What is the condition of the equipment well meaning donors have sent to mission hospitals or that hospitals have purchased? Estimates vary from 40 to 90 % of medical equipment shipped to hospitals in developing countries is inoperative at any given time, some of which has never worked after arrival.
WHO has documented that 50% of medical equipment (in developing countries) is not in use Found in: * Maintenance of Hospital Equipment, 21st Meeting of PAHO Executive Committee of the Directing Council, Washington D.C., 9-10 December 1993, SPP21/4, 8 November 1993 * Investing in Health, World Development Report 1993, chapter 6 on Health Inputs, p 134-155, World Bank, 1993 * Health Care Equipment: A WHO Perspective, by A. Issakov, in Medical Devices: International Perspectives on Health and Safety, edited by C.W.D. van Gruting, p. 3-5, Elsevier, 1994 * Service and Maintenance in Developing Countries, by A. Issakov, in Medical Devices: International Perspectives on Health and Safety, edited by C.W.D. van Gruting, p. 21-38, Elsevier, 1994 * Better Health in Africa: Experience and Lessons Learned, chapter 7 on Infrastructure and Equipment, p. 98-108, World Bank, 1994"
Some of the reasons that at least 50% of equipment is inoperative Lack of maintenance Lack of spare parts Equipment is too sophisticated Medical staff do not know how to use it Equipment shipped in as-is condition and not properly prepared for use overseas
Lack of Maintenance: E-mail received April 28, 2008 My name is Andreas Andoko. I'm the superintendent of the Imanuel Baptist Hospital in Bandar Lampung, Indonesia. As a former missionary hospital we have many medical equipments that weve had since the hospital was founded. Many of them discontinued (taken out of service) since: (1) we couldn't repair (2) we couldn't find the spare parts (3) Buying new is too expensive for us. Because of this our medical services to the public has to decrease. In Indonesia more than fifty former missionary of Christian hospital that have same problem with us.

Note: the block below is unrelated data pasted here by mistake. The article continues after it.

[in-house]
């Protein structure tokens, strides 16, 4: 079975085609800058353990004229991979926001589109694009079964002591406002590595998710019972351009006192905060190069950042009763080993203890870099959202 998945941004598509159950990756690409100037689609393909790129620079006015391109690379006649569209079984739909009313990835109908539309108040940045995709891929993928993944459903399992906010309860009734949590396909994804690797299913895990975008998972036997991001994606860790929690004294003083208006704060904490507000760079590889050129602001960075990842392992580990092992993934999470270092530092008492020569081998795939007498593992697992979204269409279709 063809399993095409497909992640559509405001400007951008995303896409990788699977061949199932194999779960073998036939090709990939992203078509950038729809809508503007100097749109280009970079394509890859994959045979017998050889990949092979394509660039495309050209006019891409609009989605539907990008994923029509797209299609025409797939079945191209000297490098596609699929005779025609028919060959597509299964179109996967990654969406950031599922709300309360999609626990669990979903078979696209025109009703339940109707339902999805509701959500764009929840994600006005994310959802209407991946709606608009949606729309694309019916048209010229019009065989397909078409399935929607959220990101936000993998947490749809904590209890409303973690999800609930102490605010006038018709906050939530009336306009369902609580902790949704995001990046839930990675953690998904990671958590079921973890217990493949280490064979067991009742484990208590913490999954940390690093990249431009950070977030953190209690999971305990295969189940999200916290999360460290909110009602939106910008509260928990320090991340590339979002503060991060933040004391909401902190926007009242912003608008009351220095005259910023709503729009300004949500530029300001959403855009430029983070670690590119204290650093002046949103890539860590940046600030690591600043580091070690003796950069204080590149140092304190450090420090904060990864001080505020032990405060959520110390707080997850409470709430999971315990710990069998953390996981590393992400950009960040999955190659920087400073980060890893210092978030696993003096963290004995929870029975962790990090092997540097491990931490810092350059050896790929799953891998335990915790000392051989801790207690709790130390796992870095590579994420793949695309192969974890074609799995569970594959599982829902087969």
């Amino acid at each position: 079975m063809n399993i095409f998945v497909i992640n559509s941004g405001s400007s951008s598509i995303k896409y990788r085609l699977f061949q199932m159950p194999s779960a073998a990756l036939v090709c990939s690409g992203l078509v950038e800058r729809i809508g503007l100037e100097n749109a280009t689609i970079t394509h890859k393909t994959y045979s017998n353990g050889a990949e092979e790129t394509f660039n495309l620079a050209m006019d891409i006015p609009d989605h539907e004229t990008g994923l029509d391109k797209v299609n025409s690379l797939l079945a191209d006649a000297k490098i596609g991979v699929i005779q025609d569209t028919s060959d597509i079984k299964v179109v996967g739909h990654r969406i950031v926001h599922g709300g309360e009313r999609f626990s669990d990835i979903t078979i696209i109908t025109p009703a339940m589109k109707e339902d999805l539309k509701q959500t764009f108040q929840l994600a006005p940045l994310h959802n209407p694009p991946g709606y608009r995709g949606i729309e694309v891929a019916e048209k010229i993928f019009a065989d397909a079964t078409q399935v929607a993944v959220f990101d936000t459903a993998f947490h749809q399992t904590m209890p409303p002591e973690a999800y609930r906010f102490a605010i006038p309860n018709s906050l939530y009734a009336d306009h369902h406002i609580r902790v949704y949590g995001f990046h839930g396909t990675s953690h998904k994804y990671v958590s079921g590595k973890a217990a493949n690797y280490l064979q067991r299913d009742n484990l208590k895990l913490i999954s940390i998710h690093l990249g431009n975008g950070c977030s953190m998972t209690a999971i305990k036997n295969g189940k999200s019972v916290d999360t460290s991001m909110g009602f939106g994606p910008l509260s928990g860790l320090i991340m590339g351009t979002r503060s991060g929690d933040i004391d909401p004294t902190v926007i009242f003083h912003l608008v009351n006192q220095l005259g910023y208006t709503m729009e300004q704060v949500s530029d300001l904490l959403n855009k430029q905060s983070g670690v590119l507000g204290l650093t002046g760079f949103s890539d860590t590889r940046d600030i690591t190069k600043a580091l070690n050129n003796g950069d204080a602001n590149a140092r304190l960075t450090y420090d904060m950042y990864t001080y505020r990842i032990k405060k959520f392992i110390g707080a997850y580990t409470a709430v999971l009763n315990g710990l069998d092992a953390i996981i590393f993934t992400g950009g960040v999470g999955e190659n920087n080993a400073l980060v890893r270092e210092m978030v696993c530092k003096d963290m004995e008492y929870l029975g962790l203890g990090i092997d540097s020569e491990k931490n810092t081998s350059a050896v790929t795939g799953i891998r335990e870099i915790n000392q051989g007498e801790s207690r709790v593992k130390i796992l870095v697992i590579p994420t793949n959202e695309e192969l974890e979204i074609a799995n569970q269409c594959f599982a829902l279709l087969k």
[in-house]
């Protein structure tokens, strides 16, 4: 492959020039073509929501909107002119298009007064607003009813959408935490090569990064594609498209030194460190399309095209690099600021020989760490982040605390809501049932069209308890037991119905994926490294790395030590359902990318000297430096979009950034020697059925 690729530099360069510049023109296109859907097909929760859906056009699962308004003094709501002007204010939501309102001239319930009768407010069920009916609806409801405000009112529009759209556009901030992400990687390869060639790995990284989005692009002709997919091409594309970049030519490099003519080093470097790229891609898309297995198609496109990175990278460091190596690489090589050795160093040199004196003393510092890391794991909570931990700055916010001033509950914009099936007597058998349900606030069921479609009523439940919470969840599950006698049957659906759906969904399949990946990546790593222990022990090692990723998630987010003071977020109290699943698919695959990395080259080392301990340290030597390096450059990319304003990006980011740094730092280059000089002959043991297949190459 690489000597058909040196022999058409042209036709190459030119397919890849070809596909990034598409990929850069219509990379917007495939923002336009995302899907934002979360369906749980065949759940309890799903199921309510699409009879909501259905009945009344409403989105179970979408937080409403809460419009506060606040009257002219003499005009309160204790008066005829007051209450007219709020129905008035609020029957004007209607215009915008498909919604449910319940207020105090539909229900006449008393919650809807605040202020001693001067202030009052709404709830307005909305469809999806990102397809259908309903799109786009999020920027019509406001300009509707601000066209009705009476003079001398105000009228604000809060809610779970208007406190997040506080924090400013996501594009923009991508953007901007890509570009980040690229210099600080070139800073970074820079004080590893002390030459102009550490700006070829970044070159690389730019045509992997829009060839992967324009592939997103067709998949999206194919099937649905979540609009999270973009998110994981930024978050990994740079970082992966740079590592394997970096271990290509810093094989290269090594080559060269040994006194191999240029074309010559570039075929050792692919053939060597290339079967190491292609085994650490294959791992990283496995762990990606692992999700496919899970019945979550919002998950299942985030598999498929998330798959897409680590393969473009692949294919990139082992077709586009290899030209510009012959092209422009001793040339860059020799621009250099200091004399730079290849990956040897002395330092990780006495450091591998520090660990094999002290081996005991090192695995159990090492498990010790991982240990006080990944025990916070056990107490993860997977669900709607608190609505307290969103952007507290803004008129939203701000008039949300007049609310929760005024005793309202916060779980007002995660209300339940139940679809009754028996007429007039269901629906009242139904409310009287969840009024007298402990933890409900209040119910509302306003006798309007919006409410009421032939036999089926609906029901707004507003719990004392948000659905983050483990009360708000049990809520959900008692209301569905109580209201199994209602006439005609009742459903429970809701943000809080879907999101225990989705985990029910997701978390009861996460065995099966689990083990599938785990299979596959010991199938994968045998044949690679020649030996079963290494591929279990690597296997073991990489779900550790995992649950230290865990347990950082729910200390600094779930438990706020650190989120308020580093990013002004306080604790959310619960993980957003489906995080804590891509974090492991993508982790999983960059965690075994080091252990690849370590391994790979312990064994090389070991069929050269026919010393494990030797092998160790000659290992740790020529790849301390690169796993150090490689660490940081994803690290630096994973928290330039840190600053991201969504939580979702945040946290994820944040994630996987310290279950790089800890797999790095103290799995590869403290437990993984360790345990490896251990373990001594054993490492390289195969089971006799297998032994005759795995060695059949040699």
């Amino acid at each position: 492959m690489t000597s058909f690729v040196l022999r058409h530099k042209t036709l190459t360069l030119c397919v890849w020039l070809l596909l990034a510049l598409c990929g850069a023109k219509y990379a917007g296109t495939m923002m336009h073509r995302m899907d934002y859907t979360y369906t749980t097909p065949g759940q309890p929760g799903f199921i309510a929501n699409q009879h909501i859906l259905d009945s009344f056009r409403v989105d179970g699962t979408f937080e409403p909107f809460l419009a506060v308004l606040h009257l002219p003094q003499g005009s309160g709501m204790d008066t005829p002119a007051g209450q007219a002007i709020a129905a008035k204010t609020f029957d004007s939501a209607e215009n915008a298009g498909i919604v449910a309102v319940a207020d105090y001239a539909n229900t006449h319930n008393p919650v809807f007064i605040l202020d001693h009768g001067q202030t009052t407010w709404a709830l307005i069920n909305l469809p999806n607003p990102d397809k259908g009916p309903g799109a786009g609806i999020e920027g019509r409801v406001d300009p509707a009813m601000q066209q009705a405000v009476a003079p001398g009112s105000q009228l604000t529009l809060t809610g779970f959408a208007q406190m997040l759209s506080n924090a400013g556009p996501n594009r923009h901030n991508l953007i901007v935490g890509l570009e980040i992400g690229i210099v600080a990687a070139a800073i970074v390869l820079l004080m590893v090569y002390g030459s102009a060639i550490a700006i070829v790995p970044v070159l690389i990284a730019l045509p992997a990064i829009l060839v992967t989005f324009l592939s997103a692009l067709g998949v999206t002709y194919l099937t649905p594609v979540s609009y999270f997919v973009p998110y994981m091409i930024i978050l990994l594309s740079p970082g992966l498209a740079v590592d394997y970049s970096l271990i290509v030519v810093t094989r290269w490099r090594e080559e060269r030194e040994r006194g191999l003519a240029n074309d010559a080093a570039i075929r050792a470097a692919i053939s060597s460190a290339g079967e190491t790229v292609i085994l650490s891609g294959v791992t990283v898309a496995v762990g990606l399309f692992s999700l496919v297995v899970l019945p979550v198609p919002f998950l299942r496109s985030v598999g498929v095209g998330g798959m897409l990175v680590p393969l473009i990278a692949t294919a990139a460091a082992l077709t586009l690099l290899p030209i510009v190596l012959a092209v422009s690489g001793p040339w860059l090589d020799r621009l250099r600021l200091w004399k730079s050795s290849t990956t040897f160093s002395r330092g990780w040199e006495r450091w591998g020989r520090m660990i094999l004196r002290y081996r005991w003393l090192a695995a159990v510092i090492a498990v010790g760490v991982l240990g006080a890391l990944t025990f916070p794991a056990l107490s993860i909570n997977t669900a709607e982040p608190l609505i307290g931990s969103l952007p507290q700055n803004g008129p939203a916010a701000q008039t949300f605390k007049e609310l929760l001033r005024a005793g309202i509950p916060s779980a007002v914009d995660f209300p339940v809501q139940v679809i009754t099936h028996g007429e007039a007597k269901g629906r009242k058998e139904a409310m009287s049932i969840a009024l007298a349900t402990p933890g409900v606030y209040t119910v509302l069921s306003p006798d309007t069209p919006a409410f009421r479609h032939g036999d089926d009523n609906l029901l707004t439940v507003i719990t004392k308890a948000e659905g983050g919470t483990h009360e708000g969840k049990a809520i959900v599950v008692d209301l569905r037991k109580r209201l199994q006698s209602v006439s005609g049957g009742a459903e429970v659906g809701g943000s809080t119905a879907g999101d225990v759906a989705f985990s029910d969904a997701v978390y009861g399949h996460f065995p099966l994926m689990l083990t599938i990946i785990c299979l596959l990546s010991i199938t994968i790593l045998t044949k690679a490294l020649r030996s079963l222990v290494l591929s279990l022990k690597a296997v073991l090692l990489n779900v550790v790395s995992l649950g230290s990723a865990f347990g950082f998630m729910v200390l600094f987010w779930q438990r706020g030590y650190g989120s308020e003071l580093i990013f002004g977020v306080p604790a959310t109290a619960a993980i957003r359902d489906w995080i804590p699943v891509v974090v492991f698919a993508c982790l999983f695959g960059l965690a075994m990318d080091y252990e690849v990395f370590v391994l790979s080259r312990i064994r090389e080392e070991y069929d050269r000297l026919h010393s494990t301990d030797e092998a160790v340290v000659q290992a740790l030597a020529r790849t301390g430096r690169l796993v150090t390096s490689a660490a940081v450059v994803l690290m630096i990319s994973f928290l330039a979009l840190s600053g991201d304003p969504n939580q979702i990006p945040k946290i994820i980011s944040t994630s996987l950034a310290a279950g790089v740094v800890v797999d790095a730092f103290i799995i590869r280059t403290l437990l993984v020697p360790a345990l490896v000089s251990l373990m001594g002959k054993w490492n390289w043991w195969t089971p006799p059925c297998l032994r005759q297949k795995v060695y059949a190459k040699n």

Mother hand venting her child Upstairs is room full of inoperative ventilators
Lack of Spare Parts: E-mail received April 28, 2008 (less than one month ago) My name is Andreas Andoko. I'm the superintendent of the Imanuel Baptist Hospital in Bandar Lampung, Indonesia. As a former missionary hospital we have many medical equipments that weve had since the hospital was founded. Many of them discontinued (taken out of service) since: (1) we couldn't repair or (2) we couldn't find the spare parts (3) Buying new is too expensive for us. Because of (the above) our medical services to the public has to decrease. In Indonesia more than fifty former missionary of Christian hospital that have same problem with us.
Difficulty finding and purchasing repair parts Acquiring parts is the number one difficulty all developing world technicians face Example: My name is Carlos Amaral. I am biomedical engineer from Mercy Ships. We are starting one project to train and support West African Hospitals in the biomedical field. One of the ideas is to help with the acquisition of parts. Could International Aid help us to purchase such items?
Not knowing how to use it New x-ray machine-has never been used. Why? Staff received no training on how to use it
Not knowing how to use it: A very nice ultrasound that has never been used. Why? Staff received no training on how to use it
Equipment shipped As-is When new or used medical equipment is sent to a mission hospital without checking it out to make sure everything works Equipment shipped without making all necessary repairs Equipment shipped without preparing it to work on the electrical power in that country Equipment left for the hospital to figure out installation requirements and other details on their own.